...should be guided by purpose. What isyour purpose behind the project that will help you determine the best way tobring your book to market with the Fourth P, there publishing the fifthpis people and I'll rip through this one organize your people who isinvolved in this project. How often should they be updated on it? What istheir preferred method of contact organize this information in advance?Some people to consider are people wholl, be helping you with editing andor your advance readers. When do you want them involved? How often shouldthey be looking at the draft material, another category ous people featuredmentioned or cited in the book? They can be helpful in so many differentways, even if it's just for tagging and mentioning when you go to social media,with the opportunity to preorder or order the book, we had a list of dozensof people who were featured or mentioned in the book and fifteen oreighteen books and authors who were cited in the book. Organize these asyou go, don't wait until the end launch partners. This is especially common forSolo, preneurs and entrepreneurs. Its the best practice really is to getformal commitments from ten or twenty or fifty people who believe in you orwho believe in the message and keep them informed all along the way. Theycan provide guidance and support in a variety of ways, including promotingthe book again when it's ready for prelaunch or for formal ordering. Aneasy category to bring to mind is personal and professional network whois in your personal network and who is in your professional network that wouldbe excited to support you and the project. In some way you can go theformal route as well. Your publisher, a PR agent or agency, a literary agent oragency, a podcast placement, agent or agency, who can you hire or involve orbring in to help you be more successful, getting your message and your book intothe right hands to the right people in the final category, I'll call community.These are people who you may not know and who may not know you, but theybelieve the same things they need or want to hear this message or they'realready communicating similar messages. They have a similar point of view aboutthe world, a similar passion for how things can or should be think aboutwhere these people are and whether you're reaching out and participatingin that community directly or you're, using your launch partners or yourpersonal professional network or an AG enor agency in order to help get yourmessage, an awareness about your book into this community. This is where youwill get the most traction again. You can already advertise and send emailsand do targeted campaigns to people that are already on your map or yourradar. It's getting this message through this channel to moreindifferent people that can really make the project a success. So here's thesixth infinal category number one purpose: number two proposal numberthree process: The process of writing the book and bringing it to marketnumber. Four publishing just cover number five people number six ispromotion and to restate no one sells your book except you, no matter what type of publishingprocess or option you choose. You ultimately have to sell this book. Youneed to promote it. You need to market it. You need to sell it. So a fewpractical tips here, locking your budget early. It may be a thousanddollars it. Maybe a hundred thousand dollars. It may be more, but it'sprobably in between one and one hundred thousand dollars figure out your budgetearly and lock it in and build your marketing plan early. If you can get itbasically shaped up early on in the...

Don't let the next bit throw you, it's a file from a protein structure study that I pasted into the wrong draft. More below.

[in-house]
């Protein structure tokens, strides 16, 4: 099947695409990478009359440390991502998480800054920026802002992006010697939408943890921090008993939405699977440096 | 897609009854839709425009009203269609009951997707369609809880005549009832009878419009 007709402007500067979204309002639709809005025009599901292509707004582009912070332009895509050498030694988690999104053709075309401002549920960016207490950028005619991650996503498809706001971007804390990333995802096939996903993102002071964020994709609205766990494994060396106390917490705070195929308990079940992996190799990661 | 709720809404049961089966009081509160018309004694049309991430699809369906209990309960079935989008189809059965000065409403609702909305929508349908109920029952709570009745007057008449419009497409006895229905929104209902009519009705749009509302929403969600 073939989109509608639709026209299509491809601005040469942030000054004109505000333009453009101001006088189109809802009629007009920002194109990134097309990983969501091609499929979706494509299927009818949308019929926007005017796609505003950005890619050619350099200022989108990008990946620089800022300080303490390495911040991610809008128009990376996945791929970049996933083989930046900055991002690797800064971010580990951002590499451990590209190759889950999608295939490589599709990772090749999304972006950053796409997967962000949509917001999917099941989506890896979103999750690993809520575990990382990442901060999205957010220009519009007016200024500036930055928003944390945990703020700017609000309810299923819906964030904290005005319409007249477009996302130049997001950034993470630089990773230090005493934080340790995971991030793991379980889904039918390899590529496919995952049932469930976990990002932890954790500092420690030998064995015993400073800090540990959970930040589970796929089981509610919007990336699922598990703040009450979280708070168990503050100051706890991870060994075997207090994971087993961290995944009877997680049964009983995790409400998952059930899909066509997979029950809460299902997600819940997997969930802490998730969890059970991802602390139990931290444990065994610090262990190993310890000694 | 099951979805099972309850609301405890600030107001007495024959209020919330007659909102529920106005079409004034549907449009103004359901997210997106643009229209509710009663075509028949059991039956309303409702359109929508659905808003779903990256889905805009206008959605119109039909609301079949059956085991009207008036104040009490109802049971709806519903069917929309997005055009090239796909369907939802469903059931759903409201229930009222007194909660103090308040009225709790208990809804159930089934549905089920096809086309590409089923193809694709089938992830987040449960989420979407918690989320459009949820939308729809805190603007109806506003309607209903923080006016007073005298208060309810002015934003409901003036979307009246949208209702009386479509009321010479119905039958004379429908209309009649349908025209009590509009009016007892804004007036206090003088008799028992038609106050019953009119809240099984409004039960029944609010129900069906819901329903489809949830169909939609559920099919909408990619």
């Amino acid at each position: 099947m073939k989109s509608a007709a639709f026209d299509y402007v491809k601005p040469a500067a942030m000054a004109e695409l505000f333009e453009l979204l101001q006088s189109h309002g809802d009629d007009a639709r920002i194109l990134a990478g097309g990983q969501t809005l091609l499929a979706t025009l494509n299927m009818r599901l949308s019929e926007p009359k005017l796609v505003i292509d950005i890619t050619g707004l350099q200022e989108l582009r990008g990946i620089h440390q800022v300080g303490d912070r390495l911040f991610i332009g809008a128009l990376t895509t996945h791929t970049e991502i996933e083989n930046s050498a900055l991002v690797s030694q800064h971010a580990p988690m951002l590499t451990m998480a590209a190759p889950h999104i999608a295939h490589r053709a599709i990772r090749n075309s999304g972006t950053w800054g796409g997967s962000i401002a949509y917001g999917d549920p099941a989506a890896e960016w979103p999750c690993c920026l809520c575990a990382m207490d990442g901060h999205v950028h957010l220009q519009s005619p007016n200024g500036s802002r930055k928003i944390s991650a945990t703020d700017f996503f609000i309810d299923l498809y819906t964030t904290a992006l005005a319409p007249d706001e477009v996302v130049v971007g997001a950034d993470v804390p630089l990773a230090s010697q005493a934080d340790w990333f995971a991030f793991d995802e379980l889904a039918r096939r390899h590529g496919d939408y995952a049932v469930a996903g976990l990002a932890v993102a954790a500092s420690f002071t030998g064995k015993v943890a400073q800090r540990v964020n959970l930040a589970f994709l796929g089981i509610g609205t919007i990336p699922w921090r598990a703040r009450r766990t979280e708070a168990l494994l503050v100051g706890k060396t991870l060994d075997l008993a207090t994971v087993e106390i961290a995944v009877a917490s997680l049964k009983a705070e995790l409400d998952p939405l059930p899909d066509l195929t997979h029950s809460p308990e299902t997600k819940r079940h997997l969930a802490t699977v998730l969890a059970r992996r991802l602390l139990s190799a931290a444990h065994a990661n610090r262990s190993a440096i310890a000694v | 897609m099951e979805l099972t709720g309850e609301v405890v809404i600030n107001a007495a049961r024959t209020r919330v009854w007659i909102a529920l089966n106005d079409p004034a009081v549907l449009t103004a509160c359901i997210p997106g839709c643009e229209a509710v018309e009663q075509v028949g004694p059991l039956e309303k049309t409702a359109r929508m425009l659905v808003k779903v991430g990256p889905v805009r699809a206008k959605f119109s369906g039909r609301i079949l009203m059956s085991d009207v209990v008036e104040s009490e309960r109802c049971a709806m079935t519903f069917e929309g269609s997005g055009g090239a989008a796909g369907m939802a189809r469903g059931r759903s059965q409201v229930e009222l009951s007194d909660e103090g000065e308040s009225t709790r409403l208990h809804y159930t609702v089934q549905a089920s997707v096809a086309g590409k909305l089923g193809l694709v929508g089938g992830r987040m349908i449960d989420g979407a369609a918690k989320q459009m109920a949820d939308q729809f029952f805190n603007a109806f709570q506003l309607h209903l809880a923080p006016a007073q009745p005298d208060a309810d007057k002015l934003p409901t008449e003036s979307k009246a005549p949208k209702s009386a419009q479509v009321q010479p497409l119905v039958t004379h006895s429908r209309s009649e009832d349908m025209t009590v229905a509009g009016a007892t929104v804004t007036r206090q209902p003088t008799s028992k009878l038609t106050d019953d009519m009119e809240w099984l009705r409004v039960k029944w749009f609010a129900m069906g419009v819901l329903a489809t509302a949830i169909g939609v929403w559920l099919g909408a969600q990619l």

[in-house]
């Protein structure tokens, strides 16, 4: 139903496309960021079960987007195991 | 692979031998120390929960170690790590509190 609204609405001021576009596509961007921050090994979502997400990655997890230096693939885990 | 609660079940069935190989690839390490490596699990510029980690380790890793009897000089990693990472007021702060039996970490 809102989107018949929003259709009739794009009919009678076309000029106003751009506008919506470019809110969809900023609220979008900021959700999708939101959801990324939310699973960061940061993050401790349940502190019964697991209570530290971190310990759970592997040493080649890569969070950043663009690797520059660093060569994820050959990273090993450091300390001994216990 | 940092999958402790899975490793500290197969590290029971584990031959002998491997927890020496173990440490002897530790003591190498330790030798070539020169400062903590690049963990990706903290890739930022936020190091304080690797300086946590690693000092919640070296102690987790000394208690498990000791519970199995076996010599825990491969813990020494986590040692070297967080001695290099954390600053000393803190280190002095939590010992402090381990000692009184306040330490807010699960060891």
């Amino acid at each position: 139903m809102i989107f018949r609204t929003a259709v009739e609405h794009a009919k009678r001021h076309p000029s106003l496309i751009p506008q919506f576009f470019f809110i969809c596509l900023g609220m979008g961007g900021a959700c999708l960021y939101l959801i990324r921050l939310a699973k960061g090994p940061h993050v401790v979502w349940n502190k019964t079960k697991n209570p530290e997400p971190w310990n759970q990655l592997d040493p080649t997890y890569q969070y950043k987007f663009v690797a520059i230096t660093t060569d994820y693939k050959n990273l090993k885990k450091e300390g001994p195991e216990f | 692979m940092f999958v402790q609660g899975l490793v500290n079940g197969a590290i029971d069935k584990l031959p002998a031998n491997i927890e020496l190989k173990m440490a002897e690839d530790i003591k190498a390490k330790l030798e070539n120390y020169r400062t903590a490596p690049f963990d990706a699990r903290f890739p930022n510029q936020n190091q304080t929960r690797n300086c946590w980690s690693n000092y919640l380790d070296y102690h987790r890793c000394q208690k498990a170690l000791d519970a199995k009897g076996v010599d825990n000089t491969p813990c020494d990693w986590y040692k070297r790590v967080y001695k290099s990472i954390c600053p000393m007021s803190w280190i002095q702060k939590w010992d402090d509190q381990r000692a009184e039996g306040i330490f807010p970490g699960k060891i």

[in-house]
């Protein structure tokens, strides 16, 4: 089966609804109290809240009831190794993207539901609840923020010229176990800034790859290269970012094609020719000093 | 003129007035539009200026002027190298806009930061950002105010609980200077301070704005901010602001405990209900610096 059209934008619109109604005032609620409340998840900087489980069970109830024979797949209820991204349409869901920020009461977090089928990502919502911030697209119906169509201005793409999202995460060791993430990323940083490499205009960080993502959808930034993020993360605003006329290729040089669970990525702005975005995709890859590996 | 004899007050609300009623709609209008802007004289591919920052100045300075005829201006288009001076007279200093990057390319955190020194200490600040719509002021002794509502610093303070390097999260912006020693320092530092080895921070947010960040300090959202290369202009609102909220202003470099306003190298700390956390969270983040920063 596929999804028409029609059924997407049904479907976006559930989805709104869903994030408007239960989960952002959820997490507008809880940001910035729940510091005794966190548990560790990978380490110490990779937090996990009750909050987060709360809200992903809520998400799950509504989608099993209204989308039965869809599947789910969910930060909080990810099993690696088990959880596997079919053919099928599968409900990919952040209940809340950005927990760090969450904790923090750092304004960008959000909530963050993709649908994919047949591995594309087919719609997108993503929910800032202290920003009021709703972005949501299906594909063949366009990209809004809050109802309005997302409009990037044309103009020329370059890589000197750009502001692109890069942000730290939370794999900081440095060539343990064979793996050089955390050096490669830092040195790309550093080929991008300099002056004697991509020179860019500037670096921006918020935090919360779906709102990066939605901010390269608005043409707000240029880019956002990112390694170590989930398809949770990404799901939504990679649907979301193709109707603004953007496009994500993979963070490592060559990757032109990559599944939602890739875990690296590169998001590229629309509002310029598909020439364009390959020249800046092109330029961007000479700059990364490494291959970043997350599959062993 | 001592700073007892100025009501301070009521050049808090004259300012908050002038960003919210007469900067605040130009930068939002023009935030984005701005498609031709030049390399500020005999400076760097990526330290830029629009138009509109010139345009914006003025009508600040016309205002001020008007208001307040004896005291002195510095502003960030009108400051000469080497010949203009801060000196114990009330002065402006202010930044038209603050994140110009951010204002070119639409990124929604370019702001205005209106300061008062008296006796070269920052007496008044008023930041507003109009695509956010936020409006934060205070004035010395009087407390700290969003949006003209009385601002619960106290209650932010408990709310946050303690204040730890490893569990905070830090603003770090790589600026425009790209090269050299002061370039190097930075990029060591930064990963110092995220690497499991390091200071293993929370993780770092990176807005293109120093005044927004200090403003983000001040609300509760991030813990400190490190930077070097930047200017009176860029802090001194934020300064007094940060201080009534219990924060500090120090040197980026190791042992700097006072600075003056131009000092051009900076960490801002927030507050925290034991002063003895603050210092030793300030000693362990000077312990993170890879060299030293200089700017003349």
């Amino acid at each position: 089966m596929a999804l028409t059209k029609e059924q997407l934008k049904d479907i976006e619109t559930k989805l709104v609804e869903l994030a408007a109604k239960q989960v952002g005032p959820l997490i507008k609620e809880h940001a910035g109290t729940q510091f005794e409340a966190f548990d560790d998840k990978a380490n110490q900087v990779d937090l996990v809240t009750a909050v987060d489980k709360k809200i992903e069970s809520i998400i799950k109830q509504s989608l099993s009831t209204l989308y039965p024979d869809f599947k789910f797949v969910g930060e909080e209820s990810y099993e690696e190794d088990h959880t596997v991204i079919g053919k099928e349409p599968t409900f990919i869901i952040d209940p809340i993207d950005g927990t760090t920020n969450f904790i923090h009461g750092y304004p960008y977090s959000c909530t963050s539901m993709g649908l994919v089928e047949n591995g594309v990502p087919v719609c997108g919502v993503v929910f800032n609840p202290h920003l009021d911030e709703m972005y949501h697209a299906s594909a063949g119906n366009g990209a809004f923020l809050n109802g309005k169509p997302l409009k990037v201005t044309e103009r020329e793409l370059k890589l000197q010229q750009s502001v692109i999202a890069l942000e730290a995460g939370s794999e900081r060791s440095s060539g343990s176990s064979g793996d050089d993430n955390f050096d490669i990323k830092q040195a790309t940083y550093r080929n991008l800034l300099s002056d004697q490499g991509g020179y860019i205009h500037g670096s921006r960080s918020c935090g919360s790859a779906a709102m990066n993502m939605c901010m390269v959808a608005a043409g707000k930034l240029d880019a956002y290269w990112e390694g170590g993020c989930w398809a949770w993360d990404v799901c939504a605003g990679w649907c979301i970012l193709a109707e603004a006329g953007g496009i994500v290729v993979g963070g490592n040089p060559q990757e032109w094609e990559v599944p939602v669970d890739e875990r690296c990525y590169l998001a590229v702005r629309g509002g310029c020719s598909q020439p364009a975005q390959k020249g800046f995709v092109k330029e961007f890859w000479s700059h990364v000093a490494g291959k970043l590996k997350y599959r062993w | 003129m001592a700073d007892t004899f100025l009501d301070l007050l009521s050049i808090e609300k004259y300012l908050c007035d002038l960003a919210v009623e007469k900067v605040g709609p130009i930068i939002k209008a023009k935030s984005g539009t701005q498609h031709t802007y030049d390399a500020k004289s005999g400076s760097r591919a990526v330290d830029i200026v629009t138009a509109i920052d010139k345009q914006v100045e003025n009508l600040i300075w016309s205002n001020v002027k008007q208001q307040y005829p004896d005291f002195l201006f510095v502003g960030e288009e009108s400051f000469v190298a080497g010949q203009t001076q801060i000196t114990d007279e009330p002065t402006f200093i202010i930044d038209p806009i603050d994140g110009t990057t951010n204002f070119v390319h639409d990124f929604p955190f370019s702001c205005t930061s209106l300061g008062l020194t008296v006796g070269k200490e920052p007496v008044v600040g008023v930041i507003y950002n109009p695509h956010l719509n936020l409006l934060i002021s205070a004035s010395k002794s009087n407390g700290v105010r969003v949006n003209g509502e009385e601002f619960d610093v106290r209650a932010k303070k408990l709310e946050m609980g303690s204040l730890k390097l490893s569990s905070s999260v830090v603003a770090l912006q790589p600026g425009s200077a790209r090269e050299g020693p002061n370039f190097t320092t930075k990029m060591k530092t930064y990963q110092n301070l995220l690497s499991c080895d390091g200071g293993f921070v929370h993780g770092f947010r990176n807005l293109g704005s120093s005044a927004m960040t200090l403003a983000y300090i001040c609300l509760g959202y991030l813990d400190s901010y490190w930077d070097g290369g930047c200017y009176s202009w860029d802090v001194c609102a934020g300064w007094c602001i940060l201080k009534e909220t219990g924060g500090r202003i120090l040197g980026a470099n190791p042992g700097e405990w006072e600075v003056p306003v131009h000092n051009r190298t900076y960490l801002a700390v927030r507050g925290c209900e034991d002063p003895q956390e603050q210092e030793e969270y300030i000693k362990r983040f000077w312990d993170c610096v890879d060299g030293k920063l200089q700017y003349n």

...proposal stage. You'll be ahead of thegame because there is a gap between the completion of the manuscript and thepresale window, and it's in that gap that you really want to step on. Thegas pedal in terms of working into your marketing plan, starting to executesome of the elements. Again, you can carry momentum into that gap bycommunicating actively with the right people on the right, cadence, weekly orMonthlier, quarterly, leading up to that presale window. You will have a launch date, a formalrelease date, but typically your book will be available for preorder weeks orsometimes even months before that you want to start preselling copies asap,especially if you have aspirations of hitting something like a USA Today orWall Street Journal or even New York Times best celler list quick side. Notethere, even though we sold nearly ten thousand copies in the presale and thefirst week of release, we did not hit any of those lists and I suspect, inhaving talked with a number of people. It was because we did too many sales inbulk selling two hundred three hundred five hundred, even a thousand copies ata time selling. Ninety eight hundred or ten thousand two hundred books. Thatway is not nearly as interesting to whoever is curating those lists, asselling say, ten thousand copies to ninety five hundred different people. Another tip and promotion know that,like everything it is paid to play placements and retail outlets like anairport or even a barns and noble pay to play it shouldn't come as any surprise allof that retail space, whether it's a grocery store or a bookstore, is allpaid to play. Now we did do some of that pay to play,and I will say it has been very effective. We paid to get rehumanizedplaced in bookstores and again stepe, and I continue to hear from people whosaw it. The title spoke to them: They read it, they enjoyed it. They boughtmultiple copies for their team members and some of those people even came tous as customers. Again, that was not the fundamental purpose behind us.Writing Publishing and selling the book, but it is a very nice byproduct of it,so just because it is paid o play doesn't mean that there's not a directand indirect return on that investment. Another big tip here- and this is goingto be a reason you want to go to Bombomcom SA podcast and check out theblog post for episode, one fourteen or episode one. Nineteen. I will include alink to the exact structure of our preorder packages, but the tip here isto design preorder incentives or packages preorder one copy and get x,perorder three copies and get xplus perorder five copies get Xplus, plusten, twenty five, fifty one hundreddand fifty five hundred and a thousand. Ithink those were our brakes there and we actually did sell one of the onethousand copy packages. It was something like a fifteen thousanddollar commitment things you might offer Ar digital bonuses. We did acustom tshirt run specific to the prelaunch and included that in some ofthe packages and we bought some copies of our own book and so Stepe and Isigned them and they were part of the preorder bonuses. So by three copiesget one signed copy free at one hundred or more copies. Westarted doing some custom training specific to the topics covered in thebook at the One Thousand Copy Level Steve and I agree to fly and stay onour own dime to wherever you wanted to bring people together into a room. Wedidn't care what room we didn't care, how many people it could be a fivethousand person auditorium. It could be five people in a conference room allpre covid, of course, and we'd give you...